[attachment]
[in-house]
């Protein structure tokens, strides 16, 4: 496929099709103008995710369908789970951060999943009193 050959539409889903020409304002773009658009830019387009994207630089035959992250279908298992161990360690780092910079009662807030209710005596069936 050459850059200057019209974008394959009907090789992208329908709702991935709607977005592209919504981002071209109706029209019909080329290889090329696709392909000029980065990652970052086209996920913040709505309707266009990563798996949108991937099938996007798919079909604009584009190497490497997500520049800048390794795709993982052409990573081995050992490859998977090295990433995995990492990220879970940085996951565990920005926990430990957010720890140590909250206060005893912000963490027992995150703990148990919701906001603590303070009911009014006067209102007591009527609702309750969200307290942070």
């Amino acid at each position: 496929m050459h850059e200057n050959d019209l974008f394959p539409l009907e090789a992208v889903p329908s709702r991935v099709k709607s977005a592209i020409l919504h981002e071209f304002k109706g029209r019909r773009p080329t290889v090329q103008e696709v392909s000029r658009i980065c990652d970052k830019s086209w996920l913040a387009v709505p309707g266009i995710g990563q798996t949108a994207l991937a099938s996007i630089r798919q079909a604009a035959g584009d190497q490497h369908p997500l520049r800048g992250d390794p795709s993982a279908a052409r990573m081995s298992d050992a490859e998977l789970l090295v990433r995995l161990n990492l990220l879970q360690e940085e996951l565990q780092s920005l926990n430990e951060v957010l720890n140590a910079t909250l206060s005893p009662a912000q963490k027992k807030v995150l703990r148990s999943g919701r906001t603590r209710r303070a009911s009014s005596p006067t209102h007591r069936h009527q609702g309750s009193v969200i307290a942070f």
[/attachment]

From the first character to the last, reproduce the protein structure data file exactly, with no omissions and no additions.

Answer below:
[in-house]
């Protein structure tokens, strides 16, 4: 496929099709103008995710369908789970951060999943009193 050959539409889903020409304002773009658009830019387009994207630089035959992250279908298992161990360690780092910079009662807030209710005596069936 050459850059200057019209974008394959009907090789992208329908709702991935709607977005592209919504981002071209109706029209019909080329290889090329696709392909000029980065990652970052086209996920913040709505309707266009990563798996949108991937099938996007798919079909604009584009190497490497997500520049800048390794795709993982052409990573081995050992490859998977090295990433995995990492990220879970940085996951565990920005926990430990957010720890140590909250206060005893912000963490027992995150703990148990919701906001603590303070009911009014006067209102007591009527609702309750969200307290942070």
């Amino acid at each position: 496929m050459h850059e200057n050959d019209l974008f394959p539409l009907e090789a992208v889903p329908s709702r991935v099709k709607s977005a592209i020409l919504h981002e071209f304002k109706g029209r019909r773009p080329t290889v090329q103008e696709v392909s000029r658009i980065c990652d970052k830019s086209w996920l913040a387009v709505p309707g266009i995710g990563q798996t949108a994207l991937a099938s996007i630089r798919q079909a604009a035959g584009d190497q490497h369908p997500l520049r800048g992250d390794p795709s993982a279908a052409r990573m081995s298992d050992a490859e998977l789970l090295v990433r995995l161990n990492l990220l879970q360690e940085e996951l565990q780092s920005l926990n430990e951060v957010l720890n140590a910079t909250l206060s005893p009662a912000q963490k027992k807030v995150l703990r148990s999943g919701r906001t603590r209710r303070a009911s009014s005596p006067t209102h007591r069936h009527q609702g309750s009193v969200i307290a942070f």